Simon has used social media as a platform to distribute videos showing the location Phineas was kept after being moved from the DCAWS shelter. During one 26-second video posted to facebook May 10 Simon barks at the door, and you hear a dog return a bark. During another video posted May 11 Simon shows the door to the fire station and describes the basement within. Fire chief Brad Nash said that no one had been allowed to, at that point, see where Phineas was kept for security purposes.

April 18 supporters of Phineas took to social media in the form of Save Phineas, a facebook page administered by The Lexus Project, according to the page. Save Phineas has over 6,600 followers, and frequently posts pictures labeling Brown, Bernstein, city attorney Wm. Camm Seay and fire chief Brad Nash as animal abusers. Page administrators have compiled lists of city officials’ private phone numbers and urges their followers to call day and night. Scrolling through comments and photos you will frequently find political threats, defamatory comments and threats of violence, all directed at city officials and members of the press. Lucas, Nash, Brown and the biting victim’s family all confirm that they have had phone calls containing threats of violence and threats of death against them, and in some cases, their families, since their private information has been published.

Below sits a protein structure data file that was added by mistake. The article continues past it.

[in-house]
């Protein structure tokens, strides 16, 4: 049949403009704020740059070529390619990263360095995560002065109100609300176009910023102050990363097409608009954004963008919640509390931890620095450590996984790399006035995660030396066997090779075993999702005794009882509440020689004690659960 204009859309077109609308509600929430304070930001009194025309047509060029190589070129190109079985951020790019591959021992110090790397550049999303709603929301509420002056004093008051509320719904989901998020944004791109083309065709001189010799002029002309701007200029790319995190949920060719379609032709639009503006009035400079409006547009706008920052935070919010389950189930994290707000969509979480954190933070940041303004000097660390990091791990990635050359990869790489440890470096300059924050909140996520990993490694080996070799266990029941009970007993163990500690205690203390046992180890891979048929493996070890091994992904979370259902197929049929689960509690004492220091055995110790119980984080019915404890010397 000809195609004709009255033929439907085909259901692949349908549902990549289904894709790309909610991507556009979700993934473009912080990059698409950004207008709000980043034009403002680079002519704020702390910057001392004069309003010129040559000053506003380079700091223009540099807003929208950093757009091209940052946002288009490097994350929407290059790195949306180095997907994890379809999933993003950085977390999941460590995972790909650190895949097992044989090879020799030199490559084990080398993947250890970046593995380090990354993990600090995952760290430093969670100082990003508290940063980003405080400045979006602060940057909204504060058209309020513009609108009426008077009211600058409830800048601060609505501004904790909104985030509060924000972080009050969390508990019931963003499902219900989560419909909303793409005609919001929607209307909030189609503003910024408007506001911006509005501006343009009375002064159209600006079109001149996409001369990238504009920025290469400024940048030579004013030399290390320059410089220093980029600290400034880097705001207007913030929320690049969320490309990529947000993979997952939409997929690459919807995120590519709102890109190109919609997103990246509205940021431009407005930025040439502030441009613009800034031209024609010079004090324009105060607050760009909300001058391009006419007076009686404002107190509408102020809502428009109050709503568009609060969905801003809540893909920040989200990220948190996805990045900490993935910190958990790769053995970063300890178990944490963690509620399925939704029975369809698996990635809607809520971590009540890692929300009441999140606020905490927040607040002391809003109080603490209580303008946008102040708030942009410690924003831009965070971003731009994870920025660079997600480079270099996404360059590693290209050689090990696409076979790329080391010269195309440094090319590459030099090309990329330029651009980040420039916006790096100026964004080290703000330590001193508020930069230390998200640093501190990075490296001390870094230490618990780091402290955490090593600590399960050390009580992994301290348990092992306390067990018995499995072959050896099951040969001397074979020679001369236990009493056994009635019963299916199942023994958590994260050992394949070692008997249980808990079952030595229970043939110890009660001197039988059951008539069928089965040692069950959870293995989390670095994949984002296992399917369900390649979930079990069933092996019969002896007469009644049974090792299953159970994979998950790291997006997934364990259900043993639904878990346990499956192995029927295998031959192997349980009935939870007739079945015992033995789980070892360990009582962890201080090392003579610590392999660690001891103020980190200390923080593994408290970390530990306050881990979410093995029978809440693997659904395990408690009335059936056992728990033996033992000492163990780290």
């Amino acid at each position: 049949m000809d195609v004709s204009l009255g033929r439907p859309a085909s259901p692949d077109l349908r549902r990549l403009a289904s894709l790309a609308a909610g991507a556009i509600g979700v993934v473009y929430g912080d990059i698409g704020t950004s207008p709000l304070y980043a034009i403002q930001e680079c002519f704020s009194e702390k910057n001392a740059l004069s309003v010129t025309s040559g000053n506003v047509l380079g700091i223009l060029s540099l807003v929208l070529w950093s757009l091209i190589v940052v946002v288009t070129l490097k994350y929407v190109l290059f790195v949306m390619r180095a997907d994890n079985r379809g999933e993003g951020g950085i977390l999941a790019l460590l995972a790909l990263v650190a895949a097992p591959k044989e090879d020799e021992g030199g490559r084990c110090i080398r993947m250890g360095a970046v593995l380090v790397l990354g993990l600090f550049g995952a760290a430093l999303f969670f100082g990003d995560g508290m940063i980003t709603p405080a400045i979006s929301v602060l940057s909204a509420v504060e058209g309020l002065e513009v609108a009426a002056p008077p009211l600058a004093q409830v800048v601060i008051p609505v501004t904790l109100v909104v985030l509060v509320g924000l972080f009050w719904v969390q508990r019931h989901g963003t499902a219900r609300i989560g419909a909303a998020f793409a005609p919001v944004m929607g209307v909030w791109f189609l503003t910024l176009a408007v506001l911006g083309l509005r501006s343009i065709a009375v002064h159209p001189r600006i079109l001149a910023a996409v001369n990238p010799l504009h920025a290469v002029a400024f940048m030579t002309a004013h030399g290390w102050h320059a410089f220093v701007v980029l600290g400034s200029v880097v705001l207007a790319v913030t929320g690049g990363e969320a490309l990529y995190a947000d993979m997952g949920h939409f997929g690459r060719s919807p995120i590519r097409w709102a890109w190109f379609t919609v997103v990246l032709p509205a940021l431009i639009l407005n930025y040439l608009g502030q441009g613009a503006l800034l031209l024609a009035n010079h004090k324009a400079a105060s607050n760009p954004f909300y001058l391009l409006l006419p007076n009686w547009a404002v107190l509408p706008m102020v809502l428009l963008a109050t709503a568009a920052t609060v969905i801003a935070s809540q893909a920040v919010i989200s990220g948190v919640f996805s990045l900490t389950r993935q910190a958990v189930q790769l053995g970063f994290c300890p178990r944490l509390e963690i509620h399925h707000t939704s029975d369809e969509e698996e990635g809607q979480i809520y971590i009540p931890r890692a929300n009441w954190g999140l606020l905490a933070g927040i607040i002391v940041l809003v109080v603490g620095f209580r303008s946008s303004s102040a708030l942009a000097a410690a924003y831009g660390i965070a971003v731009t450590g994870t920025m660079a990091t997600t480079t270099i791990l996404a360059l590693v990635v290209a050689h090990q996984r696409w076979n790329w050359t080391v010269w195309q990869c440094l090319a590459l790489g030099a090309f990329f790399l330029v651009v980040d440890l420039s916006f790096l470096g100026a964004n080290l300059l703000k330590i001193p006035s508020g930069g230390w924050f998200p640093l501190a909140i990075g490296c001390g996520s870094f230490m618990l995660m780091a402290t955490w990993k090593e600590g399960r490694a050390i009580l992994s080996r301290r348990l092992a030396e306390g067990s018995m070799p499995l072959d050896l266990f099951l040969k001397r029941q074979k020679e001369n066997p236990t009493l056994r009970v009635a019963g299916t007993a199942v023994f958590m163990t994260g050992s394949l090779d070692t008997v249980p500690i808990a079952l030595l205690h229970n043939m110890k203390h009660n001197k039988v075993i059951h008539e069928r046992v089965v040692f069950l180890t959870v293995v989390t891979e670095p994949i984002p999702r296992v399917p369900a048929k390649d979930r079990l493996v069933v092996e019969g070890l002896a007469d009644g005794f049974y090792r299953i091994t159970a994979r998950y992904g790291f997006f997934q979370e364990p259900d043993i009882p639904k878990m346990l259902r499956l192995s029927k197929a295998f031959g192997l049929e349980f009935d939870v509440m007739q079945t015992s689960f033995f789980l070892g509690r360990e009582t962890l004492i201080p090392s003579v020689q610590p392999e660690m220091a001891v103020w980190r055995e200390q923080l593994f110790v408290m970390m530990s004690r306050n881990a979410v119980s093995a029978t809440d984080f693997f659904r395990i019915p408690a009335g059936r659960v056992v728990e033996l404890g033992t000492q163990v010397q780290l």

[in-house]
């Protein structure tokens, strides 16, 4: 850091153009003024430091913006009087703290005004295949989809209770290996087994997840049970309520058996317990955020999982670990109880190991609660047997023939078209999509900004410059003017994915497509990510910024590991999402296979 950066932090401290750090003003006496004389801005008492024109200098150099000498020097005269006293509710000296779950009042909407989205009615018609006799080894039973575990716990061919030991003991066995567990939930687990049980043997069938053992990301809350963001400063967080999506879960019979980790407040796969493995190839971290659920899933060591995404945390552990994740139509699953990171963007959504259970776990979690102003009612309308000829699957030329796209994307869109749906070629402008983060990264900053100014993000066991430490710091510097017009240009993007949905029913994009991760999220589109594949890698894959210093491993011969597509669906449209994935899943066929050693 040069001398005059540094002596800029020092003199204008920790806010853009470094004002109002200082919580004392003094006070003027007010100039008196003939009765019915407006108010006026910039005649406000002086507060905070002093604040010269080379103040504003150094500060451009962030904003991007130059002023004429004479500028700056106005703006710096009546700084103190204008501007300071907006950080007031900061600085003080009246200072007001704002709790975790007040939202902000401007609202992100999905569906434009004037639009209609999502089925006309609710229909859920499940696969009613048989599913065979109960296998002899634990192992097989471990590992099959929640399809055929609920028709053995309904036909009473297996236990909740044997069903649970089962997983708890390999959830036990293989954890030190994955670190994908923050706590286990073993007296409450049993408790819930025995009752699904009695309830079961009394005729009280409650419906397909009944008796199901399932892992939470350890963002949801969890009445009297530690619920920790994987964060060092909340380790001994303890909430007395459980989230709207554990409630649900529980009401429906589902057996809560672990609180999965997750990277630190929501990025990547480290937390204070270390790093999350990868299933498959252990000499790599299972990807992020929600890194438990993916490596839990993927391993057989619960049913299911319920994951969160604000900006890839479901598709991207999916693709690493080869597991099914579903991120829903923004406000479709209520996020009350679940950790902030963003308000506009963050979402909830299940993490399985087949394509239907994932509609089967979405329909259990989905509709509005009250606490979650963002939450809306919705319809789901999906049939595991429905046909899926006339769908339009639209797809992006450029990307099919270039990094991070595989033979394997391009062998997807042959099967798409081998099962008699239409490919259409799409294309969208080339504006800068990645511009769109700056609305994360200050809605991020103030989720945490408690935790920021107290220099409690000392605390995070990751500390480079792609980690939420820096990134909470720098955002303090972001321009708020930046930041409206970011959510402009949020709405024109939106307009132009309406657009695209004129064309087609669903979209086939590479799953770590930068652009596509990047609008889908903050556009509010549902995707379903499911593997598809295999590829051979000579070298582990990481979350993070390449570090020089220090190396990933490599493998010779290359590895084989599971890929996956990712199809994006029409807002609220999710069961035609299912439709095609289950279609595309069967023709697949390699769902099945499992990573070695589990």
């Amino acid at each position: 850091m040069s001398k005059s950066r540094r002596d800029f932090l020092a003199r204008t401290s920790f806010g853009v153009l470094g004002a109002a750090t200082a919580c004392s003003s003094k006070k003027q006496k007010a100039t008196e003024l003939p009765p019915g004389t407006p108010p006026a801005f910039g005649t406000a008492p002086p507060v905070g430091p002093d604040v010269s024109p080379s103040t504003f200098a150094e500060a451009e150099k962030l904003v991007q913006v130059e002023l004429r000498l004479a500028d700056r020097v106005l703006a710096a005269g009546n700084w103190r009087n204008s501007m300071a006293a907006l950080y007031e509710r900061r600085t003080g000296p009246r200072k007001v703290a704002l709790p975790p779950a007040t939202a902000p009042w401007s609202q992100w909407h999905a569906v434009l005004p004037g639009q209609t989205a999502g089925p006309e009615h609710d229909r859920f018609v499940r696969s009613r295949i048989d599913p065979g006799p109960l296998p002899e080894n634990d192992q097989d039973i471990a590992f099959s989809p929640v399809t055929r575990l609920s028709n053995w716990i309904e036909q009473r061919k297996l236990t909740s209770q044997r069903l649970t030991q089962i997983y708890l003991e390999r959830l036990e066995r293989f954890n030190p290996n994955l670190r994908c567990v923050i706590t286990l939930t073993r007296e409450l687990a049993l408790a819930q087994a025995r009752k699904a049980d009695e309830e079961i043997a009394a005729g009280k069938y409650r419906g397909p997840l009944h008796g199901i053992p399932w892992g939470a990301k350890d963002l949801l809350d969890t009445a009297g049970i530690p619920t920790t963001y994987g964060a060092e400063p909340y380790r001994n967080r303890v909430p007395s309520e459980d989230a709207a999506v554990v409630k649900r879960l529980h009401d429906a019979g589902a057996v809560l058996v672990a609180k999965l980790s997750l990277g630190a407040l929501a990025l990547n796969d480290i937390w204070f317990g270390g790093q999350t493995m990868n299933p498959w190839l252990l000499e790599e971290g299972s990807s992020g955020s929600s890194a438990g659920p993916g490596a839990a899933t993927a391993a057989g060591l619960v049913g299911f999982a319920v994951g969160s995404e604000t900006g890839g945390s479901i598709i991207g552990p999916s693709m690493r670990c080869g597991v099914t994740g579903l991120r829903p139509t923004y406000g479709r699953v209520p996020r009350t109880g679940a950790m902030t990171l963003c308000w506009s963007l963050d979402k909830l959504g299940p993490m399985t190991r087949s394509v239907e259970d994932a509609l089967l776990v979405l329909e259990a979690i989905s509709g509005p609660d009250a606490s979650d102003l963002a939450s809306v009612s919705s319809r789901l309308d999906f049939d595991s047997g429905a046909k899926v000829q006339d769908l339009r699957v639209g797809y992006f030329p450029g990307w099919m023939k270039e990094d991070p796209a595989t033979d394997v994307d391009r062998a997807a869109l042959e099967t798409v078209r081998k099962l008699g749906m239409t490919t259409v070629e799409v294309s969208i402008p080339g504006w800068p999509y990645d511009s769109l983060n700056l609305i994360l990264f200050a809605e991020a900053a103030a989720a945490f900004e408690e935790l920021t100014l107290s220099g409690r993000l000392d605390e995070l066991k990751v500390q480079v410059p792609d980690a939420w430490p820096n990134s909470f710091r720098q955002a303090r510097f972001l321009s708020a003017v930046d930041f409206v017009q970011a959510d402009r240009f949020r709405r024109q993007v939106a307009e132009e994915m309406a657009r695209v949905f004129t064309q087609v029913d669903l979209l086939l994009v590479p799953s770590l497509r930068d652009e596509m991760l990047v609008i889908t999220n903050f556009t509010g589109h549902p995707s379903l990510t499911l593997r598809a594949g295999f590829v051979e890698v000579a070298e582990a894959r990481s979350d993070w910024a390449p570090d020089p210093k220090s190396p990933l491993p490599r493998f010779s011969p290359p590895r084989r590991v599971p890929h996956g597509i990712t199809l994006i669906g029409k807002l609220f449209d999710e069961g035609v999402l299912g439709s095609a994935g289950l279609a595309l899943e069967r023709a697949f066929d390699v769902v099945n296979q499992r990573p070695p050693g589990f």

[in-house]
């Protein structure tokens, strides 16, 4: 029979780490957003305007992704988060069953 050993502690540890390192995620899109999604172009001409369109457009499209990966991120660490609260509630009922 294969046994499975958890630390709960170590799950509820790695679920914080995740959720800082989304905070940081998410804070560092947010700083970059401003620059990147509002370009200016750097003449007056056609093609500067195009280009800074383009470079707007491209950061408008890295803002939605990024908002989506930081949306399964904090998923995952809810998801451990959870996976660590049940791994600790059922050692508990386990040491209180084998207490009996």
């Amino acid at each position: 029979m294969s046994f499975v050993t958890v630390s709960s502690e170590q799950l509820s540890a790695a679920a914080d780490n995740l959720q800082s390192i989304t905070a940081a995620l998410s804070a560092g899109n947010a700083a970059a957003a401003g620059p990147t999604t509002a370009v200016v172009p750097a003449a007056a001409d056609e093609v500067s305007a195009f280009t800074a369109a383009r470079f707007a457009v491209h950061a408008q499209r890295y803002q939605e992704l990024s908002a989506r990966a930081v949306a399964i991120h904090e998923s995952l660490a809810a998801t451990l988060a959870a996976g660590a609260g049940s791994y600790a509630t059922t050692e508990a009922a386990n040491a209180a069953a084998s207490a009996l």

These threats stem from allegations on the page from administrators and the public that while at the DCFPD fire station Phineas was tortured, starved, forced to stay in his own feces, and never allowed outside. Due to the knowledge of his whereabouts, Phineas was moved again Thursday to a new undisclosed location.

Brown and other city of Salem officials claim that at this point they have no control over Phineas’ ultimate fate, but rather it is an issue for the court.

“If the court returns the dog to (the family), I would just be tickled,” said Brown.

Bernstein denied Simon’s motion for a new trial and for a new judge. The Lexus Project by way of their facebook page is claiming bias on Bernstein’s part, saying that he holds a conflict of interest due to the fact that Seay’s wife, Sarah, works for Bernstein. According to Bernstein he does not have any direct employees. All those he works with are employees of the 42nd Circuit Court.

At this time Simon has entered a new cause against the city, with Gary Brown, et al as the respondent. No date has been set by the court.

According to a May 10 letter written and signed by the Salem city clerk, Mary Happel, to date, the city of Salem has paid $2,425 in attorney’s fees to Seay on the case of Sanders vs. the City of Salem alone.